One of the most common arguments climate alarmists make is that the rate of sea-level rise is “accelerating” or rising faster every year. Sea-level data reported from satellites indicate seas are rising approximately 3.3 mm/year (See Figure 1). By contrast,…
A 30-year reconstruction of the Atlantic meridional overturning circulation shows no decline. It’s the very same scenario posed in the disaster movie “The Day After Tomorrow,” where a slowdown in the Gulf Stream turned North America into a frozen wasteland….
By Dr. Mike Walden The Biden Administration has identified addressing climate change – specifically, global warming – as one of its top priorities. Indeed, they are incorporating climate change into both their foreign and economic policies. Accepting global warming and…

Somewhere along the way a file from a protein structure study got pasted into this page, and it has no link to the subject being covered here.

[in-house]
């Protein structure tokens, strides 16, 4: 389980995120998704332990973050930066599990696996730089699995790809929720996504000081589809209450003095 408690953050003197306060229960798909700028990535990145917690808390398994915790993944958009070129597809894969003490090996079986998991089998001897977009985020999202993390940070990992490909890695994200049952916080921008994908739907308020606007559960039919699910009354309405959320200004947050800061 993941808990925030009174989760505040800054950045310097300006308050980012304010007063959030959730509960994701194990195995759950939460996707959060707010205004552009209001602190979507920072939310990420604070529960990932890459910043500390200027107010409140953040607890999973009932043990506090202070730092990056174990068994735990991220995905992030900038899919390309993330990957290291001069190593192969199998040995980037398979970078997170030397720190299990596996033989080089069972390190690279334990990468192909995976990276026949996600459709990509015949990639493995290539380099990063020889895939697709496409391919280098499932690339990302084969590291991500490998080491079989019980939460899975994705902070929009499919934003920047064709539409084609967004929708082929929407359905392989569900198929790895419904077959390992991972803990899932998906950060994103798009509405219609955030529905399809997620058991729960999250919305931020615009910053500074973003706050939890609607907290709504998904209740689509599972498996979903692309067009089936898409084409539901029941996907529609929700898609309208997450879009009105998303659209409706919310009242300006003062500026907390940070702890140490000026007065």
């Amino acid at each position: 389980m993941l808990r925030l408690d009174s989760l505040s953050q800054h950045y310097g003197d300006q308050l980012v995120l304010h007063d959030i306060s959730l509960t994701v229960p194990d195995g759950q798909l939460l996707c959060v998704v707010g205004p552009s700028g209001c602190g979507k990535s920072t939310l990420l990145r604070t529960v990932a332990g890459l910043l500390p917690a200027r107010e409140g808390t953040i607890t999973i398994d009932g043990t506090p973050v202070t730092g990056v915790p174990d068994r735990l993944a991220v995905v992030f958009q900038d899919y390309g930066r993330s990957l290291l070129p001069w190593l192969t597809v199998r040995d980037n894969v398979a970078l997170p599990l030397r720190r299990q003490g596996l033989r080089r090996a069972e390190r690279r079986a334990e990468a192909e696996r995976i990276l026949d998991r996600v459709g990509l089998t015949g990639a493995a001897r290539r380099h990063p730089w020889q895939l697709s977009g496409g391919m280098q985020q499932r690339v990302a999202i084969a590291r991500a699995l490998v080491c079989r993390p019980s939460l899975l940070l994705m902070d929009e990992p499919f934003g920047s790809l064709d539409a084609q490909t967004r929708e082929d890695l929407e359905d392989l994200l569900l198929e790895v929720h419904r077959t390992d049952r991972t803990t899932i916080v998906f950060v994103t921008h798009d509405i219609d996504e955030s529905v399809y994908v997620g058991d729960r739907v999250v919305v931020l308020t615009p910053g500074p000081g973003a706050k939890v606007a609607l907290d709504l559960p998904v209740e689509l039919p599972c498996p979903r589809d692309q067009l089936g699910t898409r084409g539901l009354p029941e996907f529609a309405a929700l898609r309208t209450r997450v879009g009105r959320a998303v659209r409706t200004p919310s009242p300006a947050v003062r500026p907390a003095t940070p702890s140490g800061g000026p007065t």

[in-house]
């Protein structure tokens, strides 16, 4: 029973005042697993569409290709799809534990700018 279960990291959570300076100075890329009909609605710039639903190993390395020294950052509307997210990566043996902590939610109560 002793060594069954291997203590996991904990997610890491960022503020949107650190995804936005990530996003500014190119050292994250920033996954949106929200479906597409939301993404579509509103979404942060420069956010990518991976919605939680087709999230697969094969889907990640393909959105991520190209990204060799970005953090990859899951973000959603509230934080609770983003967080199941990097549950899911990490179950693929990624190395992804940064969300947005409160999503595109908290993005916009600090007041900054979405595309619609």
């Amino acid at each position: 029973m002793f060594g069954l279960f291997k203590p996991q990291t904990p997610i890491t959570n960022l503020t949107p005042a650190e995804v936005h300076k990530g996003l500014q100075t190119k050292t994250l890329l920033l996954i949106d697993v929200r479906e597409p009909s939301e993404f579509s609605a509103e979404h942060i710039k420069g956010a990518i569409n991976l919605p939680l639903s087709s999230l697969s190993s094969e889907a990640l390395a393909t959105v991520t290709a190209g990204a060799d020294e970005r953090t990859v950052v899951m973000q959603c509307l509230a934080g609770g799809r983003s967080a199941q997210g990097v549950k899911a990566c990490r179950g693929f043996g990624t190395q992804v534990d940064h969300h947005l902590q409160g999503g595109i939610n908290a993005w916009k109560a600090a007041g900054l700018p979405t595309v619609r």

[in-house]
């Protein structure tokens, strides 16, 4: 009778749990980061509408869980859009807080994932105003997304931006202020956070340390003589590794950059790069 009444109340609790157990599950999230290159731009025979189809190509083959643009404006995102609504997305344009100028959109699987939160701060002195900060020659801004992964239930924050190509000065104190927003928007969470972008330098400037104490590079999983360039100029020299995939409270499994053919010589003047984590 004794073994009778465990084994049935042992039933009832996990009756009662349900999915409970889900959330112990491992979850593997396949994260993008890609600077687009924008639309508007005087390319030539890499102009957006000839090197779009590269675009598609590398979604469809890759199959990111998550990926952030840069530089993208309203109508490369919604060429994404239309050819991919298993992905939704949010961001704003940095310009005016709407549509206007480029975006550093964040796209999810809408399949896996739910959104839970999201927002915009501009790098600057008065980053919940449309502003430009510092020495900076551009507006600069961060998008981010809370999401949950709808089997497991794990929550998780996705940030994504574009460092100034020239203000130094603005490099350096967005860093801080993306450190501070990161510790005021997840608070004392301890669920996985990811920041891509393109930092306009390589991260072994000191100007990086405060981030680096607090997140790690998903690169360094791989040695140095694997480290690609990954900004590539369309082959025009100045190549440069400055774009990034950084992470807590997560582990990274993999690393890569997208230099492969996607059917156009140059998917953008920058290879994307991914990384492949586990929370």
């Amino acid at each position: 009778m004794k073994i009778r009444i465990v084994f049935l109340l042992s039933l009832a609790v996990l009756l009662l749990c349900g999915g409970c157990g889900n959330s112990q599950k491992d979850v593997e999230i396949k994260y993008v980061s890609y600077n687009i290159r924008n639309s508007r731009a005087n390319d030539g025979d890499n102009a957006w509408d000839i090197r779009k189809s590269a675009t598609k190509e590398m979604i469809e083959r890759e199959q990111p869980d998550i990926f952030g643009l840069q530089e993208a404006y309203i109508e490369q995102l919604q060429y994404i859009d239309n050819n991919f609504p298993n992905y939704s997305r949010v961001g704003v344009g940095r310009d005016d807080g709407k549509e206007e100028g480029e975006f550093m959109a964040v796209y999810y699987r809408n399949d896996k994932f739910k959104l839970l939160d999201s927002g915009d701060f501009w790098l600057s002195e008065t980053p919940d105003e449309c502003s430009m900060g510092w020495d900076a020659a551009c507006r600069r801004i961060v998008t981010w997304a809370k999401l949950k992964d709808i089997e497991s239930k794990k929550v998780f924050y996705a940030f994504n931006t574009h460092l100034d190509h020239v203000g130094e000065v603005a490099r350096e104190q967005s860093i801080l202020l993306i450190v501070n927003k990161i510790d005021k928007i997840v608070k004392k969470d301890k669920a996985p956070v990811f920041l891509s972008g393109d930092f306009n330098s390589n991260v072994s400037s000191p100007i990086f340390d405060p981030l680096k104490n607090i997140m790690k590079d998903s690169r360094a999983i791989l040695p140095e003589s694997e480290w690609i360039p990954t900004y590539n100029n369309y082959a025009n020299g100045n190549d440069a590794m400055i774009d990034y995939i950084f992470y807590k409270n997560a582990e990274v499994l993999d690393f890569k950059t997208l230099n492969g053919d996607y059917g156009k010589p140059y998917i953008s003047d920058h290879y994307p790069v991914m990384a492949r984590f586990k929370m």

For the first time, astronomers have detected the vaporized remains of the crusts of long-dead Earth-like and Mars-like planets in the atmospheres of white dwarf stars.
Clean vehicles will soon get priority curb access in a congested beach city next to Los Angeles, marking a first-in-the-nation effort to disfavor conventional trucks and cars.
Partisan clashes marked a House Financial Services subcommittee hearing yesterday on legislation that would require companies to disclose the threats that social and environmental risks pose to their bottom lines.
Climate change is driving up the costs of disasters across the nation. But federal money for fortifying homes is going unspent because of daunting complexities within the program.
An enormous ocean current that flows between continents in a worldwide circuit that can take centuries to complete is slowing down, scientists say. And climate change may be partly to blame.
(University of Rhode Island) Research conducted by scientists at the University of Rhode Island published today in Nature Communications found that microbes living in ancient sediment below the seafloor are sustained primarily by chemicals created by the natural irradiation of water molecules. Results of this research may have implications for life on Mars.